When we meet Thomasin, it’s clear that her sense of identity has been warped by misogynistic views like those described by Westerkamp. Fittingly, her first onscreen dialogue is a prayer of penance: “O most merciful father: I here confess I have lived in sin.” As she confesses, a medium shot, angled from above, captures her in saintly devotion. Her eyes are sorrowful; her hair modestly tied away; her hands clasped in prayer. In short, Thomasin begins her story as the chaste ideal of Puritan times. It isn’t difficult to reimagine Thomasin as the classic ‘fair maiden’ archetype found between the pages of Robin Hood or Snow White. When we first meet Snow White in the classic Disney film, she sweetly wishes for a better life: ‘One day, my prince will come.’ Thomasin’s own wish for an autonomous life is buried within her prayer. “I have, in secret, played upon thy sabbath and broken every one of thy commandments in thought… followed the desires of my own will, and not the Holy Spirit.” That these are her first spoken lines is poignant as a dichotomy is immediately shaped between the purity of Thomasin’s outward appearance and the darkness of an inner woman who dares to dream for freedom.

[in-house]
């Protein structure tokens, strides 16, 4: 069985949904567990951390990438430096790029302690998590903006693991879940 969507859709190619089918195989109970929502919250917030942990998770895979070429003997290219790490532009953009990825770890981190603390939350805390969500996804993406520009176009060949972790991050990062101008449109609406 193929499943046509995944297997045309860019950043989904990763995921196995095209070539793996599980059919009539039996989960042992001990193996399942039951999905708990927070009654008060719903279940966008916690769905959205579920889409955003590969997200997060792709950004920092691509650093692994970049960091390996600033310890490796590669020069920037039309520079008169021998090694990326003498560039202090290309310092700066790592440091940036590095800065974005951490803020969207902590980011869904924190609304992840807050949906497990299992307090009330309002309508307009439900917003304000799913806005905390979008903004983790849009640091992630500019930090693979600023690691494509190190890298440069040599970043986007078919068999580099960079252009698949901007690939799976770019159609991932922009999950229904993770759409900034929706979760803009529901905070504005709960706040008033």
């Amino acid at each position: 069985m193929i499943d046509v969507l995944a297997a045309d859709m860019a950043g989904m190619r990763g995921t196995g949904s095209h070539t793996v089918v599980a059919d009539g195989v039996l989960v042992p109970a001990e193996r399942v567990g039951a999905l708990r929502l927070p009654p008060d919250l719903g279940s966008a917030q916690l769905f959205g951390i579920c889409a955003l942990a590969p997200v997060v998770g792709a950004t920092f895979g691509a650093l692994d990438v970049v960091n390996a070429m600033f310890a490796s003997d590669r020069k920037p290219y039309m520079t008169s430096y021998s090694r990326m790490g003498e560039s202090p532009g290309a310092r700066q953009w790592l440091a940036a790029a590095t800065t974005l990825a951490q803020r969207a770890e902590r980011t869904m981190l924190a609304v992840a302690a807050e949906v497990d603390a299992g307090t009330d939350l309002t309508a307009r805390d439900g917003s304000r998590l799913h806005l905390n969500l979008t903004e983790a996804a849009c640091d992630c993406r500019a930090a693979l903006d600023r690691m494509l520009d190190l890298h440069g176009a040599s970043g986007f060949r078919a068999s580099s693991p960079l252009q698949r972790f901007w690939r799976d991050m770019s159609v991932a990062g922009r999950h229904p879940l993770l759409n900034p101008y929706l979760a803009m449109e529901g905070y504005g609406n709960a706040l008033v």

Be it by wicked stepmother or high tower, classic fairy tale narratives centre trapped heroines. Continuing the unusual connection between The Witch and fairy tales, Eggers comments that ‘good fairy tales and folktales are always family dramas.’ It’s appropriate, then, that Thomasin’s personal entrapment is attributed to her family. Early in the film, Katherine (Kate Dickie) notices that her “daughter hath begat the signs of womanhood;” it’s Thomasin’s budding maturity which serves as the metaphorical ropes that bind her. Dickie offers a staggering performance as a grieving mother whose mental state has suffered extreme blows at the loss of her home and new-born. Whilst Katherine’s loss continues to weigh upon her sanity, we witness her place Thomasin under the increasing strains of neglect and witchcraft accusations. As Chloe Carroll comments, Katherine distrusts her daughter’s ‘burgeoning sexuality’ and subsequently condemns her as her ‘rival.’ By positioning mother and daughter at odds with each other, Eggers crafts Thomasin’s sexuality and womanhood as a familial and societal threat. Although Thomasin maintains her innocence throughout The Witch, it’s clear that, in Eggers’ nightmarish vision of New England, being a young woman is as ostracising as a denouncement of witchcraft.